Microspeak: PowerPoint Karaoke and the eye chart
The game PowerPoint-Karaoke was invented in 2006 by Zentrale Ingelligenz Agentur. In this game, contestants are called upon to give a PowerPoint presentation based on a slide deck they have never seen. (The German spelling uses a hyphen between the two words. When “translated” into English, the hyphen is often omitted.) At Microsoft, the term has been extended to refer to giving a presentation from slides prepared by somebody else, usually on short notice and therefore with little preparation.
Bob is out sick today, so I’ll be giving the overview. Sorry for the PowerPoint Karaoke.
This is shorthand for “Sorry if this presentation is a bit clumsy, but I’m stepping in on short notice, and I’m not completely familiar with this slide deck.” In the context of PowerPoint presentations, an eye chart is a slide so dense with text that reading it is a test of visual acuity. The term is usually used as part of an apology for having created such a horrible slide in the first place. More generally, the term eye chart refers to any presentation of data in a ridiculously small font. For example, over in the sales/marketing part of Microsoft, there are spreadsheets with titles like FY05 Sales Forecast Eye Chart. Here’s what one of them might look like:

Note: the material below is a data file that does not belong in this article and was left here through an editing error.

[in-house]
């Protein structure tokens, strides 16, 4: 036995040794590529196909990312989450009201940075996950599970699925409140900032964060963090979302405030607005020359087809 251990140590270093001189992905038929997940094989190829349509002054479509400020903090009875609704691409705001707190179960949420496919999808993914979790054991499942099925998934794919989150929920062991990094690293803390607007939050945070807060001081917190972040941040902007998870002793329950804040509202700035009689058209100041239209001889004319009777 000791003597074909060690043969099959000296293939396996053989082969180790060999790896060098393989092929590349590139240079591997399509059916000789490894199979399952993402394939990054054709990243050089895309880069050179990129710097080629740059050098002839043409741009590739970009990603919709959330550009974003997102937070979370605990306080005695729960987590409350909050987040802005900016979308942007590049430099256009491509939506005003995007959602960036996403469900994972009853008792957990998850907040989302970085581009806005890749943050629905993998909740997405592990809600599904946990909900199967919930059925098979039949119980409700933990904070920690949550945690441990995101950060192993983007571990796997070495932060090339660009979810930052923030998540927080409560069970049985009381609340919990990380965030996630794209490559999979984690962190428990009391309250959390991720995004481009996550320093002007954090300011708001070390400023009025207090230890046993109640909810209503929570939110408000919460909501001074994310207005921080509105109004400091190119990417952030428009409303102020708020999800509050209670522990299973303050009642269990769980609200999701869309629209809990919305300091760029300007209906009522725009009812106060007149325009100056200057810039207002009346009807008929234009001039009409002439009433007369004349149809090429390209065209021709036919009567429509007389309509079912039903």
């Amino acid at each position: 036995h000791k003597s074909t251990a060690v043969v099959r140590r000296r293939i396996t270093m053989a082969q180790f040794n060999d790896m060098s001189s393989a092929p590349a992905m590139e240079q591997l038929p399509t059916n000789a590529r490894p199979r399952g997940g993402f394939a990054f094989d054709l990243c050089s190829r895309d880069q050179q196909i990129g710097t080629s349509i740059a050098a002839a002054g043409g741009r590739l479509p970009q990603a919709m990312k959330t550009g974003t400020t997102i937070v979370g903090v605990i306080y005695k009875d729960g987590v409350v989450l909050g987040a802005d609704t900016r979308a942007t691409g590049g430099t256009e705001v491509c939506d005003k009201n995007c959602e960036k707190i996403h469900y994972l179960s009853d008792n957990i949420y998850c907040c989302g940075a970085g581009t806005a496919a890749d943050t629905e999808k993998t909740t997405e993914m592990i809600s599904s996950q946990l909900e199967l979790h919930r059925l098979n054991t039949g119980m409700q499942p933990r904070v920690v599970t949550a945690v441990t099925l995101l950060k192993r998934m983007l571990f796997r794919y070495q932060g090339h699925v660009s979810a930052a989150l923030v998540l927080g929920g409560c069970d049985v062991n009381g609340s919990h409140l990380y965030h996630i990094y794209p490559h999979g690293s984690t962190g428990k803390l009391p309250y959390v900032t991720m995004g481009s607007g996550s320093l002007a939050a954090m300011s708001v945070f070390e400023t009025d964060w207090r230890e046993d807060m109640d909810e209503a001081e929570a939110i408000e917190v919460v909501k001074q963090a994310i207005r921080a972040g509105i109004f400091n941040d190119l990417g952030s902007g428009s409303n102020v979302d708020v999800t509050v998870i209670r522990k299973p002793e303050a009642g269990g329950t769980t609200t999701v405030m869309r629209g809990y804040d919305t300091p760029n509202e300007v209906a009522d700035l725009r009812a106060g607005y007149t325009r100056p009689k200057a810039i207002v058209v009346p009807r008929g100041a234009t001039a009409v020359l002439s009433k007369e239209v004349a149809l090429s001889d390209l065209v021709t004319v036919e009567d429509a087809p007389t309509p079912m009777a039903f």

(The abbreviation Y-Y is being used correctly for once. Writing the program to generate all this fake data took far, far longer than writing the rest of this posting! It got a lot easier once I realized that, since this is just fake data, the totals don’t have to add up.) Giving the spreadsheet the title Eye Chart lets people know that this is the spreadsheet crammed with data to the point of information overload. If that’s what you’re looking for. I wouldn’t be surprised if these uses of the terms PowerPoint Karaoke and eye chart are also popular at other companies.
Bonus chatter: Last year, I was asked to give a repeat of a presentation I hadn’t given in several months. I had only a little bit of time to prepare, and there were times where I lost my place and had to refer to my notes (which I thankfully remembered to keep). It’s embarrassing to find yourself playing PowerPoint Karaoke to your own slide deck.